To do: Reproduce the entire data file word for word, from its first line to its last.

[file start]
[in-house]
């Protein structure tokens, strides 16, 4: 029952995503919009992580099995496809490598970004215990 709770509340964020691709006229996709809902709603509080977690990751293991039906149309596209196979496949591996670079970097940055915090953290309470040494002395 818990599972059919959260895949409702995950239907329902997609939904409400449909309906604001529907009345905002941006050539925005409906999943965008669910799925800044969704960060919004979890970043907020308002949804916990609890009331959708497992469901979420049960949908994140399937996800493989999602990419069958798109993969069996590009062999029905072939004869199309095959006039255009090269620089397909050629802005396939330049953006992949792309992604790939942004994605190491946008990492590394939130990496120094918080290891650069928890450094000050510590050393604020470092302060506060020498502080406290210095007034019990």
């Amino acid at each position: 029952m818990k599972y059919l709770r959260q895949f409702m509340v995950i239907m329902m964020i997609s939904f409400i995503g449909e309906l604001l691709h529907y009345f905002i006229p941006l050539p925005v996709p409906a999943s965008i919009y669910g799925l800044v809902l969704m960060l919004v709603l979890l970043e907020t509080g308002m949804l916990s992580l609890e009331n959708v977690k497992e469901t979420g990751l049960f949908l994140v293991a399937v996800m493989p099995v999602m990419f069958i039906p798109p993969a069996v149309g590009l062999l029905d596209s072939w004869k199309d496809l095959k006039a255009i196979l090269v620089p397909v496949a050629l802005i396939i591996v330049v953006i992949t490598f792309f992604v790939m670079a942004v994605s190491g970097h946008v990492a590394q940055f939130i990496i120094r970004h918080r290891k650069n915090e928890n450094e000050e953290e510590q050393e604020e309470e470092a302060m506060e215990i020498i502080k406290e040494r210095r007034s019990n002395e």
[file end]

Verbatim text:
[in-house]
């Protein structure tokens, strides 16, 4: 029952995503919009992580099995496809490598970004215990 709770509340964020691709006229996709809902709603509080977690990751293991039906149309596209196979496949591996670079970097940055915090953290309470040494002395 818990599972059919959260895949409702995950239907329902997609939904409400449909309906604001529907009345905002941006050539925005409906999943965008669910799925800044969704960060919004979890970043907020308002949804916990609890009331959708497992469901979420049960949908994140399937996800493989999602990419069958798109993969069996590009062999029905072939004869199309095959006039255009090269620089397909050629802005396939330049953006992949792309992604790939942004994605190491946008990492590394939130990496120094918080290891650069928890450094000050510590050393604020470092302060506060020498502080406290210095007034019990």
């Amino acid at each position: 029952m818990k599972y059919l709770r959260q895949f409702m509340v995950i239907m329902m964020i997609s939904f409400i995503g449909e309906l604001l691709h529907y009345f905002i006229p941006l050539p925005v996709p409906a999943s965008i919009y669910g799925l800044v809902l969704m960060l919004v709603l979890l970043e907020t509080g308002m949804l916990s992580l609890e009331n959708v977690k497992e469901t979420g990751l049960f949908l994140v293991a399937v996800m493989p099995v999602m990419f069958i039906p798109p993969a069996v149309g590009l062999l029905d596209s072939w004869k199309d496809l095959k006039a255009i196979l090269v620089p397909v496949a050629l802005i396939i591996v330049v953006i992949t490598f792309f992604v790939m670079a942004v994605s190491g970097h946008v990492a590394q940055f939130i990496i120094r970004h918080r290891k650069n915090e928890n450094e000050e953290e510590q050393e604020e309470e470092a302060m506060e215990i020498i502080k406290e040494r210095r007034s019990n002395e």